Thursday, March 31, 2005


Welcome to Thursday. It's been a couple days off for me. I had some time-intensive paperwork to do for something that hopefully punches my ticket out of Bremerton for the second time. College was the first.

For the random...dollar store shower curtains are cheap. That was one of the first things I'd bought about 22** months ago when I moved into my apartment on campus. Unlike every other shower curtain I'd been around in my life, this particular curtain was easily blown astray from vertical by any sort of air movement. Unfortunately, that bathroom in my apartment was pretty small and still had a heater in it. Though that's a good idea for when you come in from a 12-degree day outside and have to use the bathroom, it's not so good if you're taking a shower and absolutely have to have the shower curtain not mess with you. I like to make sure the bottom of it is water-welded to the side of the tub myself. It got to the point to where I think I had a gigantic bottle of shampoo or detergent that I held the curtain to the side of the tub with. This is almost as inane as the Dane Cook joke where he tries to explain kicked-in doors in public restrooms ("I don't LIKE to s*** in a perfect square!").

[**It used to say I moved into the apartment 10 months ago, but I was a whole year off. Only a year, that's all.]

To the post!

It's officially season preview day for the Seattle dailies.

John Hickey has quite the big piece on the Mariners' upcoming season. The biggest question, of course, remains to be how the pitching shakes down. Bill Bavasi has said on occasion that after the Mariners couldn't get Carl Pavano, they then went after Sexson and Beltre. Why do I like that it turned out this way? One, just about everything would have to break right for the Mariners to make the playoffs this year. Two, how good is a free-agent pitching market when top names include Jaret Wright and Carl Pavano? Come on. Three, I'm not so sure that Carl Pavano won't be a one-year wonder, and the Mariners don't have a Randy Johnson to put in front of him. Frankly, since I don't believe the Mariners are going to make the playoffs this year, I'm glad they were able to strengthen the corners of the infield, and this year they can wait for the pitching to solidify and/or they can wait to see what happens with next year's free-agent pitching crop. I'm not just kicking this year aside, but I'm incredibly anxious to see what the 2006 Mariners look like. The Mariners can win 85 games this year and miss the playoffs, and I won't be ticked. That won't fly for me next year, though. I needs me some playoff baseball next year.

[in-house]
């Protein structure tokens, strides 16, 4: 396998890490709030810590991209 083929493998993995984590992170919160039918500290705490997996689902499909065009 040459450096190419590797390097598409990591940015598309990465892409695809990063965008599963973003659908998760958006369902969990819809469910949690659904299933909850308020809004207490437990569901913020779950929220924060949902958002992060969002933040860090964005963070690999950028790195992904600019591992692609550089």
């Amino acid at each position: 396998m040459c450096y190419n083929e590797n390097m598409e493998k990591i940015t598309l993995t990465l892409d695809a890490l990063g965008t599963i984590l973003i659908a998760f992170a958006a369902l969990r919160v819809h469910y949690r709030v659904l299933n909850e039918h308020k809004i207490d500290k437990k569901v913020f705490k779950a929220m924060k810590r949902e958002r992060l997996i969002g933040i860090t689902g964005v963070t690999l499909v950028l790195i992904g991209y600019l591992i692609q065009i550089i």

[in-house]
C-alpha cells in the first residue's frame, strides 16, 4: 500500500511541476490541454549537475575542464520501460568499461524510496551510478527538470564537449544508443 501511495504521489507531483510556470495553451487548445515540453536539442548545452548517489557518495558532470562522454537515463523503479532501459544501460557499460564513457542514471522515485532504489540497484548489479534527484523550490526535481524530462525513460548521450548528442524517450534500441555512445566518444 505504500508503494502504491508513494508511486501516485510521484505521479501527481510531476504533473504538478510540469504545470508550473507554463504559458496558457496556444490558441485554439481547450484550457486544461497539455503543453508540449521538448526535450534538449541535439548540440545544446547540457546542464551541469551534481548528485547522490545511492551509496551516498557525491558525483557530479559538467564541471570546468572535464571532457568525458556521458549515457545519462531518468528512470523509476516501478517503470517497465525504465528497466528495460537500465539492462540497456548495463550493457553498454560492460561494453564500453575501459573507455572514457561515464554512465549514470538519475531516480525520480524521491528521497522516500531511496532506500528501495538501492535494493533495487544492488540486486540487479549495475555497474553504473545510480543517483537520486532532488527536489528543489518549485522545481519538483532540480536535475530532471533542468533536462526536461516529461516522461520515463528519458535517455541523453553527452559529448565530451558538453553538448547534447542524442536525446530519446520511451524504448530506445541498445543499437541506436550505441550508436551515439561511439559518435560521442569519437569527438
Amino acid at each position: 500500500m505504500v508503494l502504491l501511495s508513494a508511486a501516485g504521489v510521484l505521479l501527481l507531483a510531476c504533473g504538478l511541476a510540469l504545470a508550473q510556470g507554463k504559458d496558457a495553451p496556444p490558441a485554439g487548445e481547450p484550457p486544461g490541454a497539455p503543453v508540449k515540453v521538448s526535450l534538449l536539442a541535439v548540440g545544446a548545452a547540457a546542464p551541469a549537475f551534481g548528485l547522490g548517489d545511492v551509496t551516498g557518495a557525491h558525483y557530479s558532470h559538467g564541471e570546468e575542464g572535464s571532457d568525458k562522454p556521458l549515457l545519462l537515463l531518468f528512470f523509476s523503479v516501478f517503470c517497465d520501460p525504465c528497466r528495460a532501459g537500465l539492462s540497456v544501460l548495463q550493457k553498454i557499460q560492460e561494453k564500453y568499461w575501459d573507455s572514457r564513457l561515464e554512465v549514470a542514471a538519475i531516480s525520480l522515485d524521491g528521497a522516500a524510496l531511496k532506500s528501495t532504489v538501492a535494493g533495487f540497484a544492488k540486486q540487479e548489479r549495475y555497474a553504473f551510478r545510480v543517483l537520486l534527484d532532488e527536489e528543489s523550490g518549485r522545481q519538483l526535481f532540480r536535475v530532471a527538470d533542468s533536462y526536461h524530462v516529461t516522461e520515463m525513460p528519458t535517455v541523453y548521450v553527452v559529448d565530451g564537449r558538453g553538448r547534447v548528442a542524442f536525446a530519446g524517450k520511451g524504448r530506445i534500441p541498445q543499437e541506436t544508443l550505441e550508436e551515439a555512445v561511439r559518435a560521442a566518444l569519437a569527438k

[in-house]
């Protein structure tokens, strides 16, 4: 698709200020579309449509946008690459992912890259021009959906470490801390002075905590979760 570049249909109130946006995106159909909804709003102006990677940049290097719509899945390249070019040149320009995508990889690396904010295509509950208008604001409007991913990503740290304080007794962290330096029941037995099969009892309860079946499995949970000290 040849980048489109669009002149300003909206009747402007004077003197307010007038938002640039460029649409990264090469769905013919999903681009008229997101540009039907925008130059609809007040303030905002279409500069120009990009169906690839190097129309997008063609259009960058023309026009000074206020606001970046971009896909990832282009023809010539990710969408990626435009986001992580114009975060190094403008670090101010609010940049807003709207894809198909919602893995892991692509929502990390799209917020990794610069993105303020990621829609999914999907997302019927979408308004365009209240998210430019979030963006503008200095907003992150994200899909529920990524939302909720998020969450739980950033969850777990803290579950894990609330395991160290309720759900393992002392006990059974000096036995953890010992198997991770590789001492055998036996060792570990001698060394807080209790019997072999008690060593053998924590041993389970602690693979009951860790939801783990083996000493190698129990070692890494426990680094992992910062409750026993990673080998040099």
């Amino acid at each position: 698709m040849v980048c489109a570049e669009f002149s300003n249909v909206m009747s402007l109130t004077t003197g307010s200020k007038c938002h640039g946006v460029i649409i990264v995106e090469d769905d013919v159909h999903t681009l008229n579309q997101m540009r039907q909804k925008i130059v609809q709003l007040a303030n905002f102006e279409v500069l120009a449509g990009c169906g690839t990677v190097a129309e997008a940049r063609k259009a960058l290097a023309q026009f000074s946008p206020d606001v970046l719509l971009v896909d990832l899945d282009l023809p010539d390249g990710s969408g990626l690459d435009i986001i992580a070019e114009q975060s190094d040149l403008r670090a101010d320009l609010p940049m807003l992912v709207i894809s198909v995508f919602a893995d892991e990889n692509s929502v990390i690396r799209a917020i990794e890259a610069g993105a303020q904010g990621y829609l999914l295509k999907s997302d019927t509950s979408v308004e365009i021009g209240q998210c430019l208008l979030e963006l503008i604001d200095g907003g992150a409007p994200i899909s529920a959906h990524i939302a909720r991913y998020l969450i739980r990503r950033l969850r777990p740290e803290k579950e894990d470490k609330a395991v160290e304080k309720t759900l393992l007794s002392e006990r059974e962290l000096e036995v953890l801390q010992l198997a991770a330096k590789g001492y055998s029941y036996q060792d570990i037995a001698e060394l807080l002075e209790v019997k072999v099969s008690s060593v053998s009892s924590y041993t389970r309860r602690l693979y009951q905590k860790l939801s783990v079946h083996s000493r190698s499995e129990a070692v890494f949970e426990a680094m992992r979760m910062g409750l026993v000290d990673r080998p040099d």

Hickey also has a piece about the Mariners' minor-league system. He likens it to the UN, but I say it's more like IHOP. If you play word-association with a layperson and then give them South Africa, I'm guessing they'd say "Mandela" or "apartheid" or something. As a geology major, I can tell you that if you say South Africa to a geologist, you'll probably get "KIMBERLITE PIPES!" or "DIAMONDS!" in return, and it'll probably be incredibly dorky too. Just thought I'd let you know.

Wanna know another reason I'm looking forward to 2006? It's not a nice multiple of 5 or 10, and is therefore one less reason to beat everybody over the head with 1995 (though the chronological Times quotes article is a good read). I liked it, it was great, but in the decade since, we haven't seen the Mariners get to the World Series, but we've seen the subsequent injustices of Anaheim winning it all and Florida getting rings twice. I'm not saying anybody has to let go of 1995, but from this point on, if it's not the 25th anniversary of it, or any multiple of 10 thereafter, I'd like to hear about it just a bit less; in my opinion, that'd make the observance of the year that much more special. We'll all have the memories of 1995, sure, but sometimes I feel that people are just too content with hanging onto those memories than to expect more out of the team they have at the moment; I felt this was especially the case in 2002 and 2003.

John Levesque also tempers the excitement a bit. I might have said it a couple times here at the ol' weblog, but I have this team pegged for a 77-85 season, with a .500 season being a marked improvement (81-81 would be an 18-game pickup over the previous year). Also like I've said, though, if this team starts out 42-19, all bets are off and expectations change. I'm looking at you, 2003 Mariners.